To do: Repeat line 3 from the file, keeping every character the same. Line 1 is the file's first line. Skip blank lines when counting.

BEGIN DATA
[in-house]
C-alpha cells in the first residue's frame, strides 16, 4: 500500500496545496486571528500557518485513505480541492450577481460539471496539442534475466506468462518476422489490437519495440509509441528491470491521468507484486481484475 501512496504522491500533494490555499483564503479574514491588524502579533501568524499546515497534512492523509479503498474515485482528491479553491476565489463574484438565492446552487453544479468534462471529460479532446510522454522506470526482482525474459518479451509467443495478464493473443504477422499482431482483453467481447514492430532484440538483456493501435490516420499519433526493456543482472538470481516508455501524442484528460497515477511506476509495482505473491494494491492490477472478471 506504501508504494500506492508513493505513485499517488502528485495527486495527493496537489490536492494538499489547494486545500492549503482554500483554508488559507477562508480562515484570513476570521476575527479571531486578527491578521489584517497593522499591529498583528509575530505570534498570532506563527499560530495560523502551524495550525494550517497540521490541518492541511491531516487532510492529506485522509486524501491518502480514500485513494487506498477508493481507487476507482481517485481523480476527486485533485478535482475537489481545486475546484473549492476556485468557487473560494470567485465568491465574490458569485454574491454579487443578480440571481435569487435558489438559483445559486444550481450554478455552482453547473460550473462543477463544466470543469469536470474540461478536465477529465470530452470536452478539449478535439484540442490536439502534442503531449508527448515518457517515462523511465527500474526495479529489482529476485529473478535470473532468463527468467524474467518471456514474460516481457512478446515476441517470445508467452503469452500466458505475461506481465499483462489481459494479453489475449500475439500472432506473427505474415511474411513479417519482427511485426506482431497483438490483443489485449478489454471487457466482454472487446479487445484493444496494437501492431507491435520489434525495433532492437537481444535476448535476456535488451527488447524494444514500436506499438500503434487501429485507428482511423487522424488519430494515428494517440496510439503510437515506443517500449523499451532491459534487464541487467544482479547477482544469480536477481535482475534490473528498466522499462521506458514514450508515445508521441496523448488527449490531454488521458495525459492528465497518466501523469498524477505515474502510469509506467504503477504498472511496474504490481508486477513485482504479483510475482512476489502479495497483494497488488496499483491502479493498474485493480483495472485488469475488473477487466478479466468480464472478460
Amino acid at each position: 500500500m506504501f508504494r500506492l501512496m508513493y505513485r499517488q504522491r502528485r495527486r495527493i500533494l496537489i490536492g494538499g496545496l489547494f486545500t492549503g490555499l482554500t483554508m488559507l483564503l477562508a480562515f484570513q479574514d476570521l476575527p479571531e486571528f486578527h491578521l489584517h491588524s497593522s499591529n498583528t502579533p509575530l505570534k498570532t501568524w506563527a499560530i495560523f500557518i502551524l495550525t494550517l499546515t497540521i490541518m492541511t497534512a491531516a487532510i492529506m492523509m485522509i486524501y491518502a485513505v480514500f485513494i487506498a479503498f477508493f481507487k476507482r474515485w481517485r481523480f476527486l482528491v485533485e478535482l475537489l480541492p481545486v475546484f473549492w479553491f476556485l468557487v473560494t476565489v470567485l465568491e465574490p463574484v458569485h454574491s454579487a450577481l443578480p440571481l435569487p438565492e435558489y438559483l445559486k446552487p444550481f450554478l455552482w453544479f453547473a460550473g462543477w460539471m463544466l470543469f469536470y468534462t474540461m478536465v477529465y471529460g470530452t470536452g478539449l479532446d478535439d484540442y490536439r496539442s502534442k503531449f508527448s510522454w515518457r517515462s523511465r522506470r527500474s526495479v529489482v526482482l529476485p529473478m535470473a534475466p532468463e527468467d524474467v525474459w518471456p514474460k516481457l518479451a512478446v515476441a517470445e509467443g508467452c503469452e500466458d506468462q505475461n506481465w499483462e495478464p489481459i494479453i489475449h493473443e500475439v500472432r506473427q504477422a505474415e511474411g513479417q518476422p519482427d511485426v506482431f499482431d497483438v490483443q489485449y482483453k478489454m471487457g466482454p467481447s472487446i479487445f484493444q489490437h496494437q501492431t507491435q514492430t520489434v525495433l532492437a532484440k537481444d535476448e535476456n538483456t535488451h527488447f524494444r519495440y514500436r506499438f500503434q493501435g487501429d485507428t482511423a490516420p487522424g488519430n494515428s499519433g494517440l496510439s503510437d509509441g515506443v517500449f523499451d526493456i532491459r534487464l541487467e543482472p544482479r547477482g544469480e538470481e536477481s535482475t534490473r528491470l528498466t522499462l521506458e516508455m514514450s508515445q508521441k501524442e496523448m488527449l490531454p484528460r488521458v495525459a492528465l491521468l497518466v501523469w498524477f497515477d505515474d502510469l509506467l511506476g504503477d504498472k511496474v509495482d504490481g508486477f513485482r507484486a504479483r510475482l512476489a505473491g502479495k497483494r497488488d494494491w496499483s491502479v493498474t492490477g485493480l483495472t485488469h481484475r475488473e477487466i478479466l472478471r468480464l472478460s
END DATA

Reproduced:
Amino acid at each position: 500500500m506504501f508504494r500506492l501512496m508513493y505513485r499517488q504522491r502528485r495527486r495527493i500533494l496537489i490536492g494538499g496545496l489547494f486545500t492549503g490555499l482554500t483554508m488559507l483564503l477562508a480562515f484570513q479574514d476570521l476575527p479571531e486571528f486578527h491578521l489584517h491588524s497593522s499591529n498583528t502579533p509575530l505570534k498570532t501568524w506563527a499560530i495560523f500557518i502551524l495550525t494550517l499546515t497540521i490541518m492541511t497534512a491531516a487532510i492529506m492523509m485522509i486524501y491518502a485513505v480514500f485513494i487506498a479503498f477508493f481507487k476507482r474515485w481517485r481523480f476527486l482528491v485533485e478535482l475537489l480541492p481545486v475546484f473549492w479553491f476556485l468557487v473560494t476565489v470567485l465568491e465574490p463574484v458569485h454574491s454579487a450577481l443578480p440571481l435569487p438565492e435558489y438559483l445559486k446552487p444550481f450554478l455552482w453544479f453547473a460550473g462543477w460539471m463544466l470543469f469536470y468534462t474540461m478536465v477529465y471529460g470530452t470536452g478539449l479532446d478535439d484540442y490536439r496539442s502534442k503531449f508527448s510522454w515518457r517515462s523511465r522506470r527500474s526495479v529489482v526482482l529476485p529473478m535470473a534475466p532468463e527468467d524474467v525474459w518471456p514474460k516481457l518479451a512478446v515476441a517470445e509467443g508467452c503469452e500466458d506468462q505475461n506481465w499483462e495478464p489481459i494479453i489475449h493473443e500475439v500472432r506473427q504477422a505474415e511474411g513479417q518476422p519482427d511485426v506482431f499482431d497483438v490483443q489485449y482483453k478489454m471487457g466482454p467481447s472487446i479487445f484493444q489490437h496494437q501492431t507491435q514492430t520489434v525495433l532492437a532484440k537481444d535476448e535476456n538483456t535488451h527488447f524494444r519495440y514500436r506499438f500503434q493501435g487501429d485507428t482511423a490516420p487522424g488519430n494515428s499519433g494517440l496510439s503510437d509509441g515506443v517500449f523499451d526493456i532491459r534487464l541487467e543482472p544482479r547477482g544469480e538470481e536477481s535482475t534490473r528491470l528498466t522499462l521506458e516508455m514514450s508515445q508521441k501524442e496523448m488527449l490531454p484528460r488521458v495525459a492528465l491521468l497518466v501523469w498524477f497515477d505515474d502510469l509506467l511506476g504503477d504498472k511496474v509495482d504490481g508486477f513485482r507484486a504479483r510475482l512476489a505473491g502479495k497483494r497488488d494494491w496499483s491502479v493498474t492490477g485493480l483495472t485488469h481484475r475488473e477487466i478479466l472478471r468480464l472478460s